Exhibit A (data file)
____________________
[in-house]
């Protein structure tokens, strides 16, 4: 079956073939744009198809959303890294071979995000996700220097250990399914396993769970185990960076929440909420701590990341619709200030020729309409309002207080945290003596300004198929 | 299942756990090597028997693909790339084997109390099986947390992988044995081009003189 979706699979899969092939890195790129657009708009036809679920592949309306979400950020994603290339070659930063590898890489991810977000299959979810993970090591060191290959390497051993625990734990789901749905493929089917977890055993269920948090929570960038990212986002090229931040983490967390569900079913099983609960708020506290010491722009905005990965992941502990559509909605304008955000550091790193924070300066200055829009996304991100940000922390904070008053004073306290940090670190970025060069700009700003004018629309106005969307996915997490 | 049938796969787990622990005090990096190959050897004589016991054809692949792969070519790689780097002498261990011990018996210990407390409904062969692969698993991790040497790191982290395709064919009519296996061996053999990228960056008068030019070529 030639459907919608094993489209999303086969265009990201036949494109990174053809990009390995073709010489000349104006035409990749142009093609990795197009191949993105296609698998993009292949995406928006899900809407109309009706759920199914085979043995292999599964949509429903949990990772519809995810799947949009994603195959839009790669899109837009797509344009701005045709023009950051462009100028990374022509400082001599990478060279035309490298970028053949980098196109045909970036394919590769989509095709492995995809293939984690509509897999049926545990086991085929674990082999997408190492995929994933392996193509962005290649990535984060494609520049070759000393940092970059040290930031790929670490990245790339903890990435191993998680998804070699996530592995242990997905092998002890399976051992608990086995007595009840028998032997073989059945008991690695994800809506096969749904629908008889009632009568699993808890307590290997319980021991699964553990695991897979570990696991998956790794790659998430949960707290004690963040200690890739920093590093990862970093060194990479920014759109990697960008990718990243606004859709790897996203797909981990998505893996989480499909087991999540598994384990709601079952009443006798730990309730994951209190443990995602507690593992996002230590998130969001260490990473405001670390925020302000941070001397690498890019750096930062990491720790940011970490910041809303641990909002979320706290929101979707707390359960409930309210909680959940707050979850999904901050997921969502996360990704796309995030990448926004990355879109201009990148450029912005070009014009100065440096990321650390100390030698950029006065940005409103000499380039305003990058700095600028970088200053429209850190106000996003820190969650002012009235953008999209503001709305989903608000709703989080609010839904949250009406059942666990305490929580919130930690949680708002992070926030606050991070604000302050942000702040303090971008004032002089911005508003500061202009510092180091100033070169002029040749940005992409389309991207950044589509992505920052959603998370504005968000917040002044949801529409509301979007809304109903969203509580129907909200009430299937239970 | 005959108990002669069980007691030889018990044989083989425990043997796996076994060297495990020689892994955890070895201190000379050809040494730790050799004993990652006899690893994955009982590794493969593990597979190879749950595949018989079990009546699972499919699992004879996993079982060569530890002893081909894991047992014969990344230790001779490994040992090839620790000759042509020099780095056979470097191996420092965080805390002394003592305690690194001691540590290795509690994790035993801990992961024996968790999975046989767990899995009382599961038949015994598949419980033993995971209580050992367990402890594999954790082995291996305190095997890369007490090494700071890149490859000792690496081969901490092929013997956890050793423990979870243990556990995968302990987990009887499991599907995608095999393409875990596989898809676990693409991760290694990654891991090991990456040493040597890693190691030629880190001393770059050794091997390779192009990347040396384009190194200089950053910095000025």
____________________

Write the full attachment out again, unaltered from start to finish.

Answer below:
[in-house]
């Protein structure tokens, strides 16, 4: 079956073939744009198809959303890294071979995000996700220097250990399914396993769970185990960076929440909420701590990341619709200030020729309409309002207080945290003596300004198929 | 299942756990090597028997693909790339084997109390099986947390992988044995081009003189 979706699979899969092939890195790129657009708009036809679920592949309306979400950020994603290339070659930063590898890489991810977000299959979810993970090591060191290959390497051993625990734990789901749905493929089917977890055993269920948090929570960038990212986002090229931040983490967390569900079913099983609960708020506290010491722009905005990965992941502990559509909605304008955000550091790193924070300066200055829009996304991100940000922390904070008053004073306290940090670190970025060069700009700003004018629309106005969307996915997490 | 049938796969787990622990005090990096190959050897004589016991054809692949792969070519790689780097002498261990011990018996210990407390409904062969692969698993991790040497790191982290395709064919009519296996061996053999990228960056008068030019070529 030639459907919608094993489209999303086969265009990201036949494109990174053809990009390995073709010489000349104006035409990749142009093609990795197009191949993105296609698998993009292949995406928006899900809407109309009706759920199914085979043995292999599964949509429903949990990772519809995810799947949009994603195959839009790669899109837009797509344009701005045709023009950051462009100028990374022509400082001599990478060279035309490298970028053949980098196109045909970036394919590769989509095709492995995809293939984690509509897999049926545990086991085929674990082999997408190492995929994933392996193509962005290649990535984060494609520049070759000393940092970059040290930031790929670490990245790339903890990435191993998680998804070699996530592995242990997905092998002890399976051992608990086995007595009840028998032997073989059945008991690695994800809506096969749904629908008889009632009568699993808890307590290997319980021991699964553990695991897979570990696991998956790794790659998430949960707290004690963040200690890739920093590093990862970093060194990479920014759109990697960008990718990243606004859709790897996203797909981990998505893996989480499909087991999540598994384990709601079952009443006798730990309730994951209190443990995602507690593992996002230590998130969001260490990473405001670390925020302000941070001397690498890019750096930062990491720790940011970490910041809303641990909002979320706290929101979707707390359960409930309210909680959940707050979850999904901050997921969502996360990704796309995030990448926004990355879109201009990148450029912005070009014009100065440096990321650390100390030698950029006065940005409103000499380039305003990058700095600028970088200053429209850190106000996003820190969650002012009235953008999209503001709305989903608000709703989080609010839904949250009406059942666990305490929580919130930690949680708002992070926030606050991070604000302050942000702040303090971008004032002089911005508003500061202009510092180091100033070169002029040749940005992409389309991207950044589509992505920052959603998370504005968000917040002044949801529409509301979007809304109903969203509580129907909200009430299937239970 | 005959108990002669069980007691030889018990044989083989425990043997796996076994060297495990020689892994955890070895201190000379050809040494730790050799004993990652006899690893994955009982590794493969593990597979190879749950595949018989079990009546699972499919699992004879996993079982060569530890002893081909894991047992014969990344230790001779490994040992090839620790000759042509020099780095056979470097191996420092965080805390002394003592305690690194001691540590290795509690994790035993801990992961024996968790999975046989767990899995009382599961038949015994598949419980033993995971209580050992367990402890594999954790082995291996305190095997890369007490090494700071890149490859000792690496081969901490092929013997956890050793423990979870243990556990995968302990987990009887499991599907995608095999393409875990596989898809676990693409991760290694990654891991090991990456040493040597890693190691030629880190001393770059050794091997390779192009990347040396384009190194200089950053910095000025």